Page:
Now, you try your hardest to forget about this, and go back to work on the novel. The most important thing now is to finish. If La Aviatrix wants to see it all, you'll be ready. If she doesn't you'll have used the time wisely and can start anew on your search.

It always kills me when people pitch me on ideas I really like and never follow up. I'm never going to track them down and berate them, but I always wonder what the hell happened.

Greasing the skids

Dear Miss Snark,

I often read about publishing deals where the editor makes an offer in a matter of days after the manuscript is submitted, even with debut novels. Why does it take so long for most other submissions to get a response, then? (Of course, I'm talking about agented submissions, and credible agents.) It seems like with many manuscripts, the project has to be passed around to every department and a real case made for it in sales meetings, and months go by before any answer can be given. So how it is that some projects get snapped up by pre-empt or within a day or two of submission? Don't they have to jump through all the hoops, too?


First, don't believe all the breathless hyperbole you read about how a novel was bought before it had to time to be run through the xerox machine more than once. Yes, it does happen. Not quite as often as you read. There's a buzz factor here: you want everyone to think this baby is hot so you breathlessly tell PW et al how fast it was snapped up. Those stories conveniently overlook all the prep work that goes into a fast buy.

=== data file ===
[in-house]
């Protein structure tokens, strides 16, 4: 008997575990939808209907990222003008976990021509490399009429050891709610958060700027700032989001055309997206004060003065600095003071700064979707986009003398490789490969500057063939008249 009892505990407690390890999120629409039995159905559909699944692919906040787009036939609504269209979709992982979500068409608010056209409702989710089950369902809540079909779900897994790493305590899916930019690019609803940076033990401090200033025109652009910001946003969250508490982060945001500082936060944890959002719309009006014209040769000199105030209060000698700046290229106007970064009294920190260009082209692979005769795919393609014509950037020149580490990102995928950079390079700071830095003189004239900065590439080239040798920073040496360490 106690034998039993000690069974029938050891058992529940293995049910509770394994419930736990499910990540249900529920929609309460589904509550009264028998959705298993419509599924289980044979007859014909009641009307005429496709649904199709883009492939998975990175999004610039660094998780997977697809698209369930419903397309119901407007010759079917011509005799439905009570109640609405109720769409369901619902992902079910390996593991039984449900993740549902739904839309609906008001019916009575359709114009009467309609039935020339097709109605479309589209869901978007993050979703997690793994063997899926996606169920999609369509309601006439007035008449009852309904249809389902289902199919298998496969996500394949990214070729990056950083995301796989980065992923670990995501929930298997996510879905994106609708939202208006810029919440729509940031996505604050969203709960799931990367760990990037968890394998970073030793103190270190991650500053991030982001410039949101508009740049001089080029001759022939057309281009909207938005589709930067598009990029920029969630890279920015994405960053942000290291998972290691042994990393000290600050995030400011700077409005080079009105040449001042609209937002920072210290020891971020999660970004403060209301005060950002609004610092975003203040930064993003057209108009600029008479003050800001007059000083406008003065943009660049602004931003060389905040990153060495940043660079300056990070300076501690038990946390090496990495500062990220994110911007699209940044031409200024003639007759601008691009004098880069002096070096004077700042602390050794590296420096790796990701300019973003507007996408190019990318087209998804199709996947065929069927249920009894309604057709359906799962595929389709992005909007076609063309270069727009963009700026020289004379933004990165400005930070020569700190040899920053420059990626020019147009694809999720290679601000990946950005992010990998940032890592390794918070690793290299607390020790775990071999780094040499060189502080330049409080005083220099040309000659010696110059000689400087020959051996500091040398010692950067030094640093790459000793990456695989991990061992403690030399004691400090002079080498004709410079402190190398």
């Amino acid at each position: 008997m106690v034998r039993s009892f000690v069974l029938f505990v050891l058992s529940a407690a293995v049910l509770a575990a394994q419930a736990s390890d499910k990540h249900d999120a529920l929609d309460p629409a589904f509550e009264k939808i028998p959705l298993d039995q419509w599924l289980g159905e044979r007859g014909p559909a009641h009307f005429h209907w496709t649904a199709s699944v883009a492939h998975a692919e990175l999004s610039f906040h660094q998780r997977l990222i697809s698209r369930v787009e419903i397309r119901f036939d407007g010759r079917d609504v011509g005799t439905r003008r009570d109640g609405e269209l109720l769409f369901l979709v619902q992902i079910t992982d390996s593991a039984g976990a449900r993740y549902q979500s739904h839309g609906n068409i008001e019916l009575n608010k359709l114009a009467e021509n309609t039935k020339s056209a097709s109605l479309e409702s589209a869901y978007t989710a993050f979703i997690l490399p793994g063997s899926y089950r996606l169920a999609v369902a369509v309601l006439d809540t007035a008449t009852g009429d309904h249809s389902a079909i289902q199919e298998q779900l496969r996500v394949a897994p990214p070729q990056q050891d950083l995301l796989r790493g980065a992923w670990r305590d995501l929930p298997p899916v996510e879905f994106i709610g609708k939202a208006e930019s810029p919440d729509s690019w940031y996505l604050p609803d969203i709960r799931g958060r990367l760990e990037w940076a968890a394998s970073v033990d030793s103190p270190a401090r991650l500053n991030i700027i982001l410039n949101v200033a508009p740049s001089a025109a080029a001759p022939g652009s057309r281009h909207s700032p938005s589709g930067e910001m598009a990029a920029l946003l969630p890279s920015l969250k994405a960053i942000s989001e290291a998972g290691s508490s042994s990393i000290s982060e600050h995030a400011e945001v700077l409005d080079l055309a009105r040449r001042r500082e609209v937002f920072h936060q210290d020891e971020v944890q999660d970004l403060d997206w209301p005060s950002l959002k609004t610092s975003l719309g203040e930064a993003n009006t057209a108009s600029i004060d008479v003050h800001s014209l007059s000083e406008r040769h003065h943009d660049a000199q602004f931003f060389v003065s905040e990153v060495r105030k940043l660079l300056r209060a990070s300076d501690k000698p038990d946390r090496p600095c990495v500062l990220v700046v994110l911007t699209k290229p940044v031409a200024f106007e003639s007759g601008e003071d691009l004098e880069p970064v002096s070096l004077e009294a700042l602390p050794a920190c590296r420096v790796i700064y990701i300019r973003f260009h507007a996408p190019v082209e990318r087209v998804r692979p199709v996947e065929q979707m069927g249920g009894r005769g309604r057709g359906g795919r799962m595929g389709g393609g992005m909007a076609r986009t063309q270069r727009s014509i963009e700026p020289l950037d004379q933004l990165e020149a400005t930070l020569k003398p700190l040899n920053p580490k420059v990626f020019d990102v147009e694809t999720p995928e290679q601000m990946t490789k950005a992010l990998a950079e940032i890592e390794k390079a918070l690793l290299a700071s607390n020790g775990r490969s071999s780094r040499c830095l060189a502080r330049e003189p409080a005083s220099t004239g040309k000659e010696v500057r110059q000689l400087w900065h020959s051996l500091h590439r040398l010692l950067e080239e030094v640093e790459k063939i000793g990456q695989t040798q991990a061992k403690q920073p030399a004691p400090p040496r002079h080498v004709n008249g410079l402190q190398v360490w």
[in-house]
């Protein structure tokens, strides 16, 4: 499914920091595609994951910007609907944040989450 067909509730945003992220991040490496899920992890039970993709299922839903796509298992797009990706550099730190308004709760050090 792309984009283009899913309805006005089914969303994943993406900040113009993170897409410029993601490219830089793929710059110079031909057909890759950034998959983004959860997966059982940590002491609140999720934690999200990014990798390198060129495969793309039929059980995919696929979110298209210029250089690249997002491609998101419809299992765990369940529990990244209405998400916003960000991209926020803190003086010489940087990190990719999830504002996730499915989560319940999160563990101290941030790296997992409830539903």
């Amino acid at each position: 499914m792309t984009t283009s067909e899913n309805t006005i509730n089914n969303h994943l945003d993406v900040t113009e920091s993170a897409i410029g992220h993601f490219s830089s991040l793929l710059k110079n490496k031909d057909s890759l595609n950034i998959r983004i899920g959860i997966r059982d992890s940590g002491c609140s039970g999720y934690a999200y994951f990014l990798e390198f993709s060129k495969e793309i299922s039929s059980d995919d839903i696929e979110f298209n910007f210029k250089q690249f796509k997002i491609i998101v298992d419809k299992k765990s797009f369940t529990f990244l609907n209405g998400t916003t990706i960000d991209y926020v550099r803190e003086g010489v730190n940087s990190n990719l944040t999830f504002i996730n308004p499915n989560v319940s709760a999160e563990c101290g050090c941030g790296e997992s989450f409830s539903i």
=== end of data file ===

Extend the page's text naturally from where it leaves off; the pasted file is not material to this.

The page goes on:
But it does happen.

It happens when an agent has a solid relationship with an editor and a house, when the agent has a solid track record of producing winners, and when the editor has enough track record to buy on her own, or without going to the sales meeting. Not often.

It also happens when an agent has more than one editor on the line and lets everyone know this is going to move fast.

1.11.2007

P&E poll

Miss Snark is getting out her Daley-planner as the new P&E poll campaign opens.

Lots of good sites are mentioned!

You gotta

There's a comment on the post about Gather.com's invitation to send pages.

If you win you have to sign a standard publishing contract.

I'm not sure, but I don't think anyone can legally force you to sign a contract. You might not "win" if you don't, but if the contract requires a kidney and Miss Snark's private telephone digits, I don't think they can force you to sign.

Also, it doesn't say you can't negotiate the deal. You read the contract, you suggest some changes, see what happens. It also doesn't say you can't have an agent, or a contract review specialist on your team.

Touchstone is part of Simon and Schuster and almost every agent in town has their boiler plate in a file cabinet somewhere. I know I do. I'd post the damn thing but it's on paper, and I'm not retyping 26 million pages for nuttin.

Miss Snark is pleased to know you too

Dear Miss Snark,
You mention that a person should never send a query to someone that they don't know. Since I don't know any agents or publishers, what's the next step? My book is complete, my synopsis is written and my query is ready for viewing. Please help.